After the investigation, county officials determined $80,000
in cash, family heirlooms such as jewelry and antique furniture and other items
are unaccounted for.
The victim's family believes its farm, in the family for 100 years, is at
risk too, according to the release.
The numbers are staggering. Just one in every 44 cases of financial abuse of the elderly is ever reported.
That number is growing in Hamilton County.
The sad fact is, most elderly financial abuse, is done by either a relative, or someone close to the victim.
This is a look at what's being called, "an absolutely incredible act of betrayal."
After working so many years as a mechanic and heavy equipment operator, Tom McGinnis thought he and his wife Faye had everything they needed for retirement. But that nest egg was built on years of scrimping and saving.
"I reckon we thought we could live on love or something," he says.
Over the years, they bought commodities including gold, silver, platinum, jewelrycollectibles and valuable heirlooms, stored in this safe at home, and money saved in the bank.
When Faye McGinnis passed away three years ago, their granddaughter Jacqueline Reihl and her husband Ronnie moved in, supposedly to take care of Mr. McGinnis..
He says he suspected nothing, until one day he went to the bank and found his account cleaned out. "It had to be them," he says.
He went home to check on his safe, and found a roll of quarters, broke open on the floor. "They were lying right there," he pointed to the spot. "Right there is the paper roll they were in."
He feared the worse. "When I found all this out and they KNEW that I had found out, they left," he says.
And that's when he also discovered what they'd been up to over the past year.. buying expensive cars, TV's, computers, and hundreds of lottery tickets. He says they also took lavish trips.
"I felt like killing 'em," he remembers. "That's what I felt like."
Mr. McGinnis estimates his loss at almost $700,000 dollars.
Department LA 5 Court Convened at: 08:30 AM 11/20/2013
Honorable Mitchell L. Beckloff
Sal Jimenez , Deputy County Clerk M. Manskar , Deputy Sheriff
Linda Biche, CSR 3359 , Reporter
BP135381 1020 FULLER, EDWINA - DECEDENT
Letters of Administr
PROBATE - OTHER
Petitioner(s): Fuller, Steven
Attorney(s): Randall, Teddie J., Esq.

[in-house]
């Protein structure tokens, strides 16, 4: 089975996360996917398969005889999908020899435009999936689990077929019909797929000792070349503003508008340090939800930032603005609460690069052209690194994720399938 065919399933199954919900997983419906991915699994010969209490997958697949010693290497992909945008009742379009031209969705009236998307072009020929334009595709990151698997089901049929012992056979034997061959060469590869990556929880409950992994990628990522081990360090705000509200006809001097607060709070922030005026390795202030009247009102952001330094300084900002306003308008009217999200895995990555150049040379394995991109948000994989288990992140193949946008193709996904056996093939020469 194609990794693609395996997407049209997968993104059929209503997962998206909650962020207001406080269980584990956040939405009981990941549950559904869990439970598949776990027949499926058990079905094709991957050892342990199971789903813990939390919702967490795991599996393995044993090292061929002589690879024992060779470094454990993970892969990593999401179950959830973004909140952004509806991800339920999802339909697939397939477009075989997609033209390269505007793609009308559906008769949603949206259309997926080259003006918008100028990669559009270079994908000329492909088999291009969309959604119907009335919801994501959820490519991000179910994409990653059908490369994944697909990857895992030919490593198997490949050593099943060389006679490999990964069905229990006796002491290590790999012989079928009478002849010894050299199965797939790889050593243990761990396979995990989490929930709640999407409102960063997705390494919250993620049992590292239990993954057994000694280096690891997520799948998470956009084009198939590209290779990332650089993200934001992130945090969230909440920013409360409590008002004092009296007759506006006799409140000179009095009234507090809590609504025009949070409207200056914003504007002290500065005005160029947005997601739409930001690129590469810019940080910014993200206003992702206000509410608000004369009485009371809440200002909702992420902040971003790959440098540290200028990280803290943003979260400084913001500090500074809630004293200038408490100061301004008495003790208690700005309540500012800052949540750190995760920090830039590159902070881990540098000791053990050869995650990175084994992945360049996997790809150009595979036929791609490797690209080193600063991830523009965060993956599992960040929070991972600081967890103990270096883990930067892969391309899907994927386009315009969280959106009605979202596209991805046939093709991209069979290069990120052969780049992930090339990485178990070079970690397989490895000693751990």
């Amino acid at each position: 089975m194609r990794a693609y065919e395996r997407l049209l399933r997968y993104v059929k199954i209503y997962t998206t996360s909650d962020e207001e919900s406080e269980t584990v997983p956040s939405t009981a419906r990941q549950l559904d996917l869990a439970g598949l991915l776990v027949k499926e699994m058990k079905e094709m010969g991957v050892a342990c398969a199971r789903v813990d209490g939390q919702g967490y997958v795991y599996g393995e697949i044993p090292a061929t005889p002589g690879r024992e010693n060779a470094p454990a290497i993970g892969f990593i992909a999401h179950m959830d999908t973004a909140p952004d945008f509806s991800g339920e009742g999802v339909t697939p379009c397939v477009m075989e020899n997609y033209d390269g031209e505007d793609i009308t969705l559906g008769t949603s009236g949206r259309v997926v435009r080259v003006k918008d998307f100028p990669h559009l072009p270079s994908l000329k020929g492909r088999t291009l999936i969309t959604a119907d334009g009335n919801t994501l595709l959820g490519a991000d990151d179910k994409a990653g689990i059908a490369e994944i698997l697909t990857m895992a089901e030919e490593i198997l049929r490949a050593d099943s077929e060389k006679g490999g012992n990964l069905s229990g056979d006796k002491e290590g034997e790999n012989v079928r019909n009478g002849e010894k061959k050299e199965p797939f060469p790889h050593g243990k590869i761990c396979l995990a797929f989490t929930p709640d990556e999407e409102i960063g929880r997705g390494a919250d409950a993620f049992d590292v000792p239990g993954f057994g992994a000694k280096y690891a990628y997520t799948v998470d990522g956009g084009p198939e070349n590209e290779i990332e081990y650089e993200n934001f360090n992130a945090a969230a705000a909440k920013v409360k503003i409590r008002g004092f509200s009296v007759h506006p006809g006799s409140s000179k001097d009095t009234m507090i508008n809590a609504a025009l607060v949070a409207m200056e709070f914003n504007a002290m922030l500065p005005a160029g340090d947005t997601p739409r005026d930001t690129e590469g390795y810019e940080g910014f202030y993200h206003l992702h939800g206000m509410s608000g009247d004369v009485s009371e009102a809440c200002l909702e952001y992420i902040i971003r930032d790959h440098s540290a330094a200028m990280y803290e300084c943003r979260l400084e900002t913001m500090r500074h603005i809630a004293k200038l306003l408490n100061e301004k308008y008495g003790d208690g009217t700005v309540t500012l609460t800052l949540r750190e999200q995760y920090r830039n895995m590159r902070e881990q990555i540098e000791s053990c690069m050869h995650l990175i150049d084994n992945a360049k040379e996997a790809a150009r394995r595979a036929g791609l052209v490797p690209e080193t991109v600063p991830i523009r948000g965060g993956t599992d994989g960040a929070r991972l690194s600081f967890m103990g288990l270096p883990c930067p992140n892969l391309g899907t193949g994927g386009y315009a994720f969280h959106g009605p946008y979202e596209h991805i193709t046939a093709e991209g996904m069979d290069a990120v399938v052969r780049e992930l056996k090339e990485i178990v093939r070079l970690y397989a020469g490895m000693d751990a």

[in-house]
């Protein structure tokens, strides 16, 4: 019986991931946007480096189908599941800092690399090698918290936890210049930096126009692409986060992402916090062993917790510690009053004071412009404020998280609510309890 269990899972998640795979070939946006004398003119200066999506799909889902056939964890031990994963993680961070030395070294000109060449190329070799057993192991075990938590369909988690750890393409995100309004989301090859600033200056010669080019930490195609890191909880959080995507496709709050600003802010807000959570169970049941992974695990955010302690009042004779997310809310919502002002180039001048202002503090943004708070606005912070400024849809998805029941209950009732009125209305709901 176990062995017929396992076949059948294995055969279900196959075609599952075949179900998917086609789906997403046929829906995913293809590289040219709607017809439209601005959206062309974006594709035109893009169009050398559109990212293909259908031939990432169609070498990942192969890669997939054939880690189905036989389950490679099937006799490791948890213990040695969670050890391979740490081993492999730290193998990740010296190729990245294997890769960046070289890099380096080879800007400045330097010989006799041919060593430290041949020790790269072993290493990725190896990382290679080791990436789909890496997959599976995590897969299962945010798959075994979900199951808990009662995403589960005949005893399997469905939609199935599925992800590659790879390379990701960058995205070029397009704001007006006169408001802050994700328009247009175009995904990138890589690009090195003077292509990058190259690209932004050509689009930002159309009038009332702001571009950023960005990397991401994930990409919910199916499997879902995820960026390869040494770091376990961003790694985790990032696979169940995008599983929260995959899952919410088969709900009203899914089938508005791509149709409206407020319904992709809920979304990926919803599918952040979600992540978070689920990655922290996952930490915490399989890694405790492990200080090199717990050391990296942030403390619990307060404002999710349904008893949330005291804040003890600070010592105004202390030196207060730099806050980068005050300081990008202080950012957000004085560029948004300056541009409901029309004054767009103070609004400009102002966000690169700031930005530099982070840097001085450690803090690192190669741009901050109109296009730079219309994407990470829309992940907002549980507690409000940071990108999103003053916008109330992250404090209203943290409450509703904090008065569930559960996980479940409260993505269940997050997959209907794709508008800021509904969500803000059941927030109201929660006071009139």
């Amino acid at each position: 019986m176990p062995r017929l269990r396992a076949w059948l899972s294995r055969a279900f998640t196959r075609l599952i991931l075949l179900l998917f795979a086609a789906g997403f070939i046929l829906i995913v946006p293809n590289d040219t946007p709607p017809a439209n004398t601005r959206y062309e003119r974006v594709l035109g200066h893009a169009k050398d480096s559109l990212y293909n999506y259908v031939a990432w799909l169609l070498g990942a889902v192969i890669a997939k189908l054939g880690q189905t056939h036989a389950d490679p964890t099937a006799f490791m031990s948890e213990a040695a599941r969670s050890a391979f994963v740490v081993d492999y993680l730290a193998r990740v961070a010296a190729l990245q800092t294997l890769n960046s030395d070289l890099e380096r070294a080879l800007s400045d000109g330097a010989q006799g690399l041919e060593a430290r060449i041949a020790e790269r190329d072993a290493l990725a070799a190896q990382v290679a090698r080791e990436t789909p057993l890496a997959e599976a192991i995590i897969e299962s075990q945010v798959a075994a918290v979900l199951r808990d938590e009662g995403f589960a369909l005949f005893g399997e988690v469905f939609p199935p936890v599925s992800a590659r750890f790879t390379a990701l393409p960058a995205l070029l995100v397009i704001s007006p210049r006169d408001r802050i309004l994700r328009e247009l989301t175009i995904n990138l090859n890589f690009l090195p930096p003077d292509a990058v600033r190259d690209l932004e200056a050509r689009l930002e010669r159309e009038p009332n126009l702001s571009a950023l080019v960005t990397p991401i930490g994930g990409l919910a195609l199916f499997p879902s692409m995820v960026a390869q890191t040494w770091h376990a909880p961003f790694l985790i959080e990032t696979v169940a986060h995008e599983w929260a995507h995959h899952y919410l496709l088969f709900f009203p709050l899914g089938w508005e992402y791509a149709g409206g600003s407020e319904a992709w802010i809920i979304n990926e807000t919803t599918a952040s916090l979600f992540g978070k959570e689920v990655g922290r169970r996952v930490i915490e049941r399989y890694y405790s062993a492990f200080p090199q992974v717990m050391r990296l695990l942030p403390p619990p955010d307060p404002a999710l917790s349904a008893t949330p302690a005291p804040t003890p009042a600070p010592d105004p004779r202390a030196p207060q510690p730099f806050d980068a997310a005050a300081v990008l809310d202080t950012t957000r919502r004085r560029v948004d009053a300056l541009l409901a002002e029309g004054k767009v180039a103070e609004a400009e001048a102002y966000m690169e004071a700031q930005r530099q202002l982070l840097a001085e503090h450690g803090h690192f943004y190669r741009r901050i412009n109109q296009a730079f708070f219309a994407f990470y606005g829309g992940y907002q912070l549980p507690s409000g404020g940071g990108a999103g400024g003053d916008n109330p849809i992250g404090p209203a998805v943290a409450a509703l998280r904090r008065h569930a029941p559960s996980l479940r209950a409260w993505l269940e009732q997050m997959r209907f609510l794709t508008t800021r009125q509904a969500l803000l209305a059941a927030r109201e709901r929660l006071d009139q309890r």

Continuance Number: 1 Continuance From: Wednesday, October 23, 2013
Last Date Changed: Friday, November 15, 2013 11:35 AM
Last Note Changed By: MGUAYANT
To clear probate notes "filed documents" must be submitted to Rm 429, within time frames set forth in Rule 4.4 (b) of LASC Rules. You may contact the Probate Attorney or Probate Examiner whose E-Mail address appears at the end of these notes, subject to compliance with all conditions governing the use of Interactive E-Mail. E-mail Rules are available on the Court's web site at www.LASuperiorCourt.org.
PETN FILED 10/3/13
PRIOR ORDERS: Cont to 11/20/13 to clear notes
Petnr is pers rep & son
Ltrs 3/6/13 (limited IAEA)
Supp filed 10/21/13
2nd supp filed 11/6/13
ntc/copy spec ntc William George, Marshal Oldman ok
ntc/copy heirs Steven Fuller, Sandra Arnold ok
ntc/copy spec ntc DHS ok
OTHER CASE: BP099211 (decd's consrship; petnr is consr; final acct set for 12/2/13); BP122665 (Thelsey Fuller Trust)
FACTS: Estate consists of one-half interest in r/p at 1916 N. Belhaven Ave., LA. Per Order settling the first acct in the decd's consrship, filed 4/14/11, petnr, as consr, was authorized and directed to sign a Note and Trust Deed in favor of his atty, Sandra Jones Anderson, for the sum of 41,269 to create a lien on the subj r/p for her fees. Per the same order, petnr was awarded fees in the amt of 124,700 in the form of a lien against the estate. Per a prelim title rpt dated 9/16/13, liens for atty Anderson's and petnr's fees are recorded against the subj r/p (atty Anderson's are recorded twice). Petnr alleges there is also a petn pending for fees in the approx amt of 15,000. The approx total of the outstanding liabilities (including creditor's claims filed in this estate--see below) is 314,373.56 + costs of administration.
DHS, 690.40; 8/15/13
DHS, 72,001.19; 8/14/13
Steven Fuller, 10,712.97 (funeral)
Steven Fuller, 124,700; 5/29/13 (consr fees)
Sybil Yvonne Burrell, 50,000 est; 10/25/12
The estate rp sold for 76,625.00. The proceeds are currently the only estate asset. Petnr alleges there is an outstanding jgmt, pending collections, in favor of the estate in the amt of 107,692. Order filed 3/19/12 under consrship case no. BP099211 provides petnr, as consr of the estate, is entitled to 107,692.30 from Thelsey Fuller, representing her c/p share of pension benes received by Thelsey Fuller; the sum is to be pd from the assets of the Fuller tr prior to dist to any bene. The order further provides the tee of the Fuller tr shall recoer 235,158.28 from Robert and Doris Fuller aka Doris Fuller Stewart as individuals (jointly and severally liable). PER SUPP, petnr alleges the estate cannot recover from the tr until the tr has collected these sums or sells tr r/p.
Petnr alleges a search of the records indicates no trust deed was recorded (re the fees ordered per 4/14/11 order in consrship); thus, petnr alleges the lien has the status of a creditor. There is a dispute as to the order of priority of the liens, fees, creditors and costs of admin. Per supp, petnr does not dispute that the 4/14/11 Order constitutes a valid lien.